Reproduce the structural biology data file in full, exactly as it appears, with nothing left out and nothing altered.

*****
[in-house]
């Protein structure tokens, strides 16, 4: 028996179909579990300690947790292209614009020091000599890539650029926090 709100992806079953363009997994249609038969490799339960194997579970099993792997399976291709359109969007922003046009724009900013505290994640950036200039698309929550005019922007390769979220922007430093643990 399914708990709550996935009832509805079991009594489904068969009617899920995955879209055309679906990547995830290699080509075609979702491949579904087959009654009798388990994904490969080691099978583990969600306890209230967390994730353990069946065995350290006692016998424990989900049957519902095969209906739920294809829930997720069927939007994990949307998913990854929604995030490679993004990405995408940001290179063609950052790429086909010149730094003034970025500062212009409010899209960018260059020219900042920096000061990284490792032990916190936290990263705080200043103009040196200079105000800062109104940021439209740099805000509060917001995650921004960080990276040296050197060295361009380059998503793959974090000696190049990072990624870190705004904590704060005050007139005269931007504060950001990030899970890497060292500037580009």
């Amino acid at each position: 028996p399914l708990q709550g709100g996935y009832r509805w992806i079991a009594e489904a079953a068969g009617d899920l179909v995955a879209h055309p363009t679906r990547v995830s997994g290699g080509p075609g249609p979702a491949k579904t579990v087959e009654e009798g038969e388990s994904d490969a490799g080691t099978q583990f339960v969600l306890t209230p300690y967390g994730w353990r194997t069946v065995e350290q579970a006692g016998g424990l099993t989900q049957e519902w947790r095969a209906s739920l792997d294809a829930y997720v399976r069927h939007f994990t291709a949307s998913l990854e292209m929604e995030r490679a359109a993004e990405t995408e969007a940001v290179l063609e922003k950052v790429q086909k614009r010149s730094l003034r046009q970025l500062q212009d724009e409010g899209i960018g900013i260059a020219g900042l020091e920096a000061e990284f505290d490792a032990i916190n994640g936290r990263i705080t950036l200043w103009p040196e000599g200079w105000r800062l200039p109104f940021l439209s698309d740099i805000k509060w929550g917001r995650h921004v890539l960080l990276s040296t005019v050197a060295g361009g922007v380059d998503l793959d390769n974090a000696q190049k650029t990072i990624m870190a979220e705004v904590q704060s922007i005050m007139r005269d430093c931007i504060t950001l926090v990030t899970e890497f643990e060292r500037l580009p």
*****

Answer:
[in-house]
């Protein structure tokens, strides 16, 4: 028996179909579990300690947790292209614009020091000599890539650029926090 709100992806079953363009997994249609038969490799339960194997579970099993792997399976291709359109969007922003046009724009900013505290994640950036200039698309929550005019922007390769979220922007430093643990 399914708990709550996935009832509805079991009594489904068969009617899920995955879209055309679906990547995830290699080509075609979702491949579904087959009654009798388990994904490969080691099978583990969600306890209230967390994730353990069946065995350290006692016998424990989900049957519902095969209906739920294809829930997720069927939007994990949307998913990854929604995030490679993004990405995408940001290179063609950052790429086909010149730094003034970025500062212009409010899209960018260059020219900042920096000061990284490792032990916190936290990263705080200043103009040196200079105000800062109104940021439209740099805000509060917001995650921004960080990276040296050197060295361009380059998503793959974090000696190049990072990624870190705004904590704060005050007139005269931007504060950001990030899970890497060292500037580009």
């Amino acid at each position: 028996p399914l708990q709550g709100g996935y009832r509805w992806i079991a009594e489904a079953a068969g009617d899920l179909v995955a879209h055309p363009t679906r990547v995830s997994g290699g080509p075609g249609p979702a491949k579904t579990v087959e009654e009798g038969e388990s994904d490969a490799g080691t099978q583990f339960v969600l306890t209230p300690y967390g994730w353990r194997t069946v065995e350290q579970a006692g016998g424990l099993t989900q049957e519902w947790r095969a209906s739920l792997d294809a829930y997720v399976r069927h939007f994990t291709a949307s998913l990854e292209m929604e995030r490679a359109a993004e990405t995408e969007a940001v290179l063609e922003k950052v790429q086909k614009r010149s730094l003034r046009q970025l500062q212009d724009e409010g899209i960018g900013i260059a020219g900042l020091e920096a000061e990284f505290d490792a032990i916190n994640g936290r990263i705080t950036l200043w103009p040196e000599g200079w105000r800062l200039p109104f940021l439209s698309d740099i805000k509060w929550g917001r995650h921004v890539l960080l990276s040296t005019v050197a060295g361009g922007v380059d998503l793959d390769n974090a000696q190049k650029t990072i990624m870190a979220e705004v904590q704060s922007i005050m007139r005269d430093c931007i504060t950001l926090v990030t899970e890497f643990e060292r500037l580009p």